I’ve spent the last six weeks basically at home trying to recover from my latest run in with my chronic conditions and a new condition (because physically my body hates me) which has left me with an enormous amount of time on my hands. Rather than waste it watching UK daytime TV, I decided to watch the unfolding drama of the 2016 U.S Election via YouTube.
It’s a historic election with the first female presidential candidate Hillary Clinton on one hand, and Donald Trump on the other. And there is probably a hundred blog posts which detail the twists and turns of this election with its scandals and its stresses already so that really isn’t my focus of this post.
What is my focus is the women who I have noticed and admired during this election campaign.
Michelle Obama: The current First Lady of America. Intelligent, warm, funny and stylish. She is a class act. In every speech I have seen President Obama give where he mentions her, his respect and love for her is visibly apparent. And when she speaks, she demonstrates a poise, a way to comport yourself as a woman, as a strong woman which is admirable and aspirational.
In all honesty I have no idea what her contributions have been during her time as First Lady. What I do know is that the speech she gave in response to the revelation of Donald Trump’s Access Hollywood video (where he was recorded talking about immediately beginning to kiss women, about getting away with it because he was a star, about grabbing a woman’s body)…that speech was nothing short of epic.
Most women at some point encounter the disrespectful man who stares a little too long at her breasts, or legs, or bum. They encounter men who won’t take no for an answer in a bar, a club or at an office party. They encounter men who think they are entitled to take what they want from a woman without consent because they believe there is a power differential which allows them to take what they want; to use women, to consider them as less than a man and therefore free game.
And Michelle Obama’s speech captured exactly what I felt about the video, about the predatory behaviour women deal with and reminded us all very sharply about why it is not OK.
Ana Navarro: American Republican strategist and contributor on CNN panels. Feisty, fierce and formidable. Her biting wit and wonderfully tell-it-how-it-is bluntness have been a real highlight for me. I think we’d disagree about a great deal of policy but I admire how she has handled herself in some of the most contentious panel discussions where Trump surrogates have attempted the most bizarre justifications and spin for his behaviour and actions.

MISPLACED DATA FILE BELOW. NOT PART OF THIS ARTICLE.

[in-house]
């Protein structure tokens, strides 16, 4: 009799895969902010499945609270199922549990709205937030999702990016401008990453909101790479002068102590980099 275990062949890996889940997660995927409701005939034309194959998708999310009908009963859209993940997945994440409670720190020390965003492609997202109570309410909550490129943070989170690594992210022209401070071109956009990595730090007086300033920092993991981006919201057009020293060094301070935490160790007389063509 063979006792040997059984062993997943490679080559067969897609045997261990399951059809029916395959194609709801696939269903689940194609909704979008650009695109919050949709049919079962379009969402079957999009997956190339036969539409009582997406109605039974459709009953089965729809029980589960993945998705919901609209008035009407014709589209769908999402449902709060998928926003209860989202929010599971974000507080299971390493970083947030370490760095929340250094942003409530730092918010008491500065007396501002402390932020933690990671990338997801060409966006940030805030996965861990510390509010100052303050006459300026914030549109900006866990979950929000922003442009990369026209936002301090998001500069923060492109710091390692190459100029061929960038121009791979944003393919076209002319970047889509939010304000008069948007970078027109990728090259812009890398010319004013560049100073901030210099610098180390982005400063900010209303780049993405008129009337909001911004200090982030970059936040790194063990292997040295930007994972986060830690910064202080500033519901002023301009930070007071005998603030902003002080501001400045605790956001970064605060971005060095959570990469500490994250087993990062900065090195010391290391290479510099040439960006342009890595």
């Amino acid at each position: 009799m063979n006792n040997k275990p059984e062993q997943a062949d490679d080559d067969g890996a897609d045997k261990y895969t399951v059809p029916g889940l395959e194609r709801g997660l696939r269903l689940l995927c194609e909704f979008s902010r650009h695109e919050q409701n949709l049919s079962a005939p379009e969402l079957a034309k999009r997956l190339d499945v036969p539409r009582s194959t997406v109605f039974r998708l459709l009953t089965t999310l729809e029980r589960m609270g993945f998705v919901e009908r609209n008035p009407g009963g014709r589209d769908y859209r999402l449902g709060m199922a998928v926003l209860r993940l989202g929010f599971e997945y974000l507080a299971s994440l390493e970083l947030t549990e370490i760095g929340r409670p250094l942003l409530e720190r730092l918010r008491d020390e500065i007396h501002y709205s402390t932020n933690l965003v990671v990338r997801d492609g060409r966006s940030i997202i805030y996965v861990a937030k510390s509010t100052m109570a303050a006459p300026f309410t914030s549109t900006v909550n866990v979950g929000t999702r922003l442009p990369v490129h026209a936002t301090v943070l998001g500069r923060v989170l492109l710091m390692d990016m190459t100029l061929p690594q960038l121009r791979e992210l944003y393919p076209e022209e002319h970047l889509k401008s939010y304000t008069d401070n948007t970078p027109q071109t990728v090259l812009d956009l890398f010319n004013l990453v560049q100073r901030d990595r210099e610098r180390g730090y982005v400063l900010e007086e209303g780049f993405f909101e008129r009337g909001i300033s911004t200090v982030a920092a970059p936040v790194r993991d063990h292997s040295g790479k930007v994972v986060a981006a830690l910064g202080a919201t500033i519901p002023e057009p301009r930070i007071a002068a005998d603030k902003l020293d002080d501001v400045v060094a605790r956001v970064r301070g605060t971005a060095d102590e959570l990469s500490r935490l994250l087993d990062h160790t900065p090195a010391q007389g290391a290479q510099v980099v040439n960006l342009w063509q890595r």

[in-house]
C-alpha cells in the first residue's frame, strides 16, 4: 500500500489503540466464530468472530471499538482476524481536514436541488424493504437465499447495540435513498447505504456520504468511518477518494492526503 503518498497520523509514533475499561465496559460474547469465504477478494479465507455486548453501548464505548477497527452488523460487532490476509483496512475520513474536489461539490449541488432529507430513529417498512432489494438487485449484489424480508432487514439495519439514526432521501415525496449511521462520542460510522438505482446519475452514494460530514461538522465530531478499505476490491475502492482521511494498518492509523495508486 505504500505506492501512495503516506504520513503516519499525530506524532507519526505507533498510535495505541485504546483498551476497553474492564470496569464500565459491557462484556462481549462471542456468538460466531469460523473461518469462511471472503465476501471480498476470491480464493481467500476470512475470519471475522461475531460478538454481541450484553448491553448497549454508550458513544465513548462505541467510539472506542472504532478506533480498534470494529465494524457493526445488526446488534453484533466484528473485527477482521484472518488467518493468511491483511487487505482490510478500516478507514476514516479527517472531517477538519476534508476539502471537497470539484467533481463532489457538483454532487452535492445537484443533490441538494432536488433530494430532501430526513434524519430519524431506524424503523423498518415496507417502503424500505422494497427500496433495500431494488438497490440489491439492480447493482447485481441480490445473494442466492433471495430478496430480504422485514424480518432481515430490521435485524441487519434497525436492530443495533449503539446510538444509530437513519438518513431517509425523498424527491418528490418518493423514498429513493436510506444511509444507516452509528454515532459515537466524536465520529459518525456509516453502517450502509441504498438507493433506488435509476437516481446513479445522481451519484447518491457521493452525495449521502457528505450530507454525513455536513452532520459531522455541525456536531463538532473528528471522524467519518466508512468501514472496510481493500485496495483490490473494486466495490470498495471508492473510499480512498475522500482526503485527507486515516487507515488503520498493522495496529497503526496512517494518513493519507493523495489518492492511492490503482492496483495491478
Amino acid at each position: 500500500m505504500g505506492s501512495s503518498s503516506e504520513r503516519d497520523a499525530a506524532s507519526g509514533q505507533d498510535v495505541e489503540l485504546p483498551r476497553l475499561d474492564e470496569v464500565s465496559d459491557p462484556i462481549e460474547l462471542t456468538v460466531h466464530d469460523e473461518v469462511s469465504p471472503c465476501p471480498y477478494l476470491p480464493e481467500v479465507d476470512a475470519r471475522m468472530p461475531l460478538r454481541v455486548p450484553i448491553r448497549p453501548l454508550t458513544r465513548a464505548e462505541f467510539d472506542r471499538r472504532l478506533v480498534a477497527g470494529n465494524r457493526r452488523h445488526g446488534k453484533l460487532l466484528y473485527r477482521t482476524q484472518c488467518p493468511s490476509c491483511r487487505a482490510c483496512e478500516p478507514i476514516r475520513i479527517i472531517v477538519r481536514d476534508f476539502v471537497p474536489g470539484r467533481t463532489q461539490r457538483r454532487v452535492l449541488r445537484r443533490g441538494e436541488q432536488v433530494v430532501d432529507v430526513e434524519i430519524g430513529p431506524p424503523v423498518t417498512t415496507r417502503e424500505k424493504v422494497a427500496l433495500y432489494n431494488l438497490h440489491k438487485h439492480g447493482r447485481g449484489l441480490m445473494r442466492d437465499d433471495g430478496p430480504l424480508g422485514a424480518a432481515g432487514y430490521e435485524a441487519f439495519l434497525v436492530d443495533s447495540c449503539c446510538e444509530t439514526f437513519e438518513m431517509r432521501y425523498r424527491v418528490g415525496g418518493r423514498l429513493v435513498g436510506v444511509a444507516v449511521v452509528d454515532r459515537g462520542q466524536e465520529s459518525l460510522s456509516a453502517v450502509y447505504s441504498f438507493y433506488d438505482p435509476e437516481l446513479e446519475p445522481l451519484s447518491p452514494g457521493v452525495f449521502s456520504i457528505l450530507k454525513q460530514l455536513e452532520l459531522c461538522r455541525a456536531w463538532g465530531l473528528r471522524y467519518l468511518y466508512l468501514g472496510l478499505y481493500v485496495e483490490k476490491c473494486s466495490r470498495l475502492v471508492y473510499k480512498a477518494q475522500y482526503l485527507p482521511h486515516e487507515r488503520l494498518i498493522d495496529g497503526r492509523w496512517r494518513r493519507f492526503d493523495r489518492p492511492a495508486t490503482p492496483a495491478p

Samantha Bee: Host of Full Frontal with Samantha Bee. I’ve enjoyed a lot of the commentary from the comedy/talk shows arena (Seth Meyers, John Oliver, James Corden and Stephen Colbert) but she holds her own amongst the crowd. For me she picked up one of the stand-out moments in the third debate by pointing out Hillary’s authenticity and sincerity at making the statement that government has absolutely no place in telling a woman what they can do with their bodies.
Jedediah Bila: One of the hosts of American TV show The View. Again, politically we’re probably on opposite sides of a lot of policy, but I find she talks a lot of just plain old common sense; her arguments are well-constructed; they’re practical; she shows a great moral core – she comes across as someone who lives her values. Outside of the political discussions, she just comes across as someone who would be a fun friend, a great person to share a drink at a bar and talk about the world with.
Megyn Kelly: Host of The Kelly File. Another person with whom I probably don’t share much political agreement but I admire her journalism. Regardless of network, she has been fair in her coverage; poised, sensible and intelligent in her commentary. Her response to Newt Gingrich remains one of my favourite moments of the campaign.
Hillary Clinton: She’s not perfect but actually she’s more admirable because of that. If society and women’s equality had moved faster, she would have been and arguably should have already been president instead of her husband back in the ’90s. I hope the U.S. gives the chance to become their first female President. I admire her on many levels; I admire her service, her intelligence, and I admire her fortitude. She has continued despite the haters and the misogyny; despite the double standards which have meant like many women she has had to achieve twice as much and demonstrate over and above the required skillset to gain her place and make her case. Whether she wins or not, she deserves plaudits for making the attempt and making it possible for the next woman to stand up and be counted.
So, that’s my list of admirable women. If I had a dinner party and could invite who I wanted right now, this would be my dream guest-list.